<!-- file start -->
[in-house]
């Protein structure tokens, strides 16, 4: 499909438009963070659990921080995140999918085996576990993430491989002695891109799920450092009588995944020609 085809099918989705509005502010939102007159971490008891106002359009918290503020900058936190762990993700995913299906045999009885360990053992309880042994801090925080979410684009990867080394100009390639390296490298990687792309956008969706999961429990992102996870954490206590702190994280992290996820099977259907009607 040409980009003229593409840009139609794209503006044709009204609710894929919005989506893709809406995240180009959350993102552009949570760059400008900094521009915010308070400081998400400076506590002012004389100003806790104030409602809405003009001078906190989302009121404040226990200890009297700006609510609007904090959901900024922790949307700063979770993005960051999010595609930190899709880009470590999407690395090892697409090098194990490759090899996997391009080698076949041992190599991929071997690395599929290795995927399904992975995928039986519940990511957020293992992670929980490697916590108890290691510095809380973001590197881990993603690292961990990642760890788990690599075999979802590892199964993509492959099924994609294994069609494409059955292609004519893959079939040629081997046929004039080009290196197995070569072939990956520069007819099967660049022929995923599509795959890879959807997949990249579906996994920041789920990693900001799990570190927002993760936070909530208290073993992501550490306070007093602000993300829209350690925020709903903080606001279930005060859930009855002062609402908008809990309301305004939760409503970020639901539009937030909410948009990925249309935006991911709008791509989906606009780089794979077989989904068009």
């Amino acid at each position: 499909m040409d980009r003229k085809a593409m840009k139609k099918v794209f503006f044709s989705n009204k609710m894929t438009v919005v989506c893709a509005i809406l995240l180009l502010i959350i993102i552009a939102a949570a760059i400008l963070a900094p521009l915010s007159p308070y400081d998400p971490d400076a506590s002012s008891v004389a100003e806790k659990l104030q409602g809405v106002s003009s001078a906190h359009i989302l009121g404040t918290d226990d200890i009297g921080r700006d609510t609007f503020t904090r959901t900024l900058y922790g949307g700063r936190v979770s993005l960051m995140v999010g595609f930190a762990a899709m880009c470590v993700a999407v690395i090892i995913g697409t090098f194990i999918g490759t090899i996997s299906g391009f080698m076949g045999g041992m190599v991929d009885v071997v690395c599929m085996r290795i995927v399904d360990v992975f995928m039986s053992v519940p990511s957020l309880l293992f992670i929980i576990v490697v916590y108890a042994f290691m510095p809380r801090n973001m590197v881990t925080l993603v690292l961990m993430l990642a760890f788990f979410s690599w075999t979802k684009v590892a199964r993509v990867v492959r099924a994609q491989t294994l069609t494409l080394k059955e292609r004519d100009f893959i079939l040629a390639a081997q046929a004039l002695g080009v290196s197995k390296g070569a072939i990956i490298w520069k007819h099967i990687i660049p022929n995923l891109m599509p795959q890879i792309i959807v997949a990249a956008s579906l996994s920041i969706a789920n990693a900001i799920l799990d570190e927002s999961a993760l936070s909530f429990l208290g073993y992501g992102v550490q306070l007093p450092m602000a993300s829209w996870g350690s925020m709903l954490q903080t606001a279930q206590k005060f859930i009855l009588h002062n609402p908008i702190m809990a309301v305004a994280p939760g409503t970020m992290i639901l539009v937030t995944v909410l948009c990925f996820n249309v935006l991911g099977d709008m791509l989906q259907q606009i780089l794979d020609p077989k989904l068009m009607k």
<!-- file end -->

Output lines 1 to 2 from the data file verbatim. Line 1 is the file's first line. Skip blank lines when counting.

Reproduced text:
[in-house]
């Protein structure tokens, strides 16, 4: 499909438009963070659990921080995140999918085996576990993430491989002695891109799920450092009588995944020609 085809099918989705509005502010939102007159971490008891106002359009918290503020900058936190762990993700995913299906045999009885360990053992309880042994801090925080979410684009990867080394100009390639390296490298990687792309956008969706999961429990992102996870954490206590702190994280992290996820099977259907009607 040409980009003229593409840009139609794209503006044709009204609710894929919005989506893709809406995240180009959350993102552009949570760059400008900094521009915010308070400081998400400076506590002012004389100003806790104030409602809405003009001078906190989302009121404040226990200890009297700006609510609007904090959901900024922790949307700063979770993005960051999010595609930190899709880009470590999407690395090892697409090098194990490759090899996997391009080698076949041992190599991929071997690395599929290795995927399904992975995928039986519940990511957020293992992670929980490697916590108890290691510095809380973001590197881990993603690292961990990642760890788990690599075999979802590892199964993509492959099924994609294994069609494409059955292609004519893959079939040629081997046929004039080009290196197995070569072939990956520069007819099967660049022929995923599509795959890879959807997949990249579906996994920041789920990693900001799990570190927002993760936070909530208290073993992501550490306070007093602000993300829209350690925020709903903080606001279930005060859930009855002062609402908008809990309301305004939760409503970020639901539009937030909410948009990925249309935006991911709008791509989906606009780089794979077989989904068009």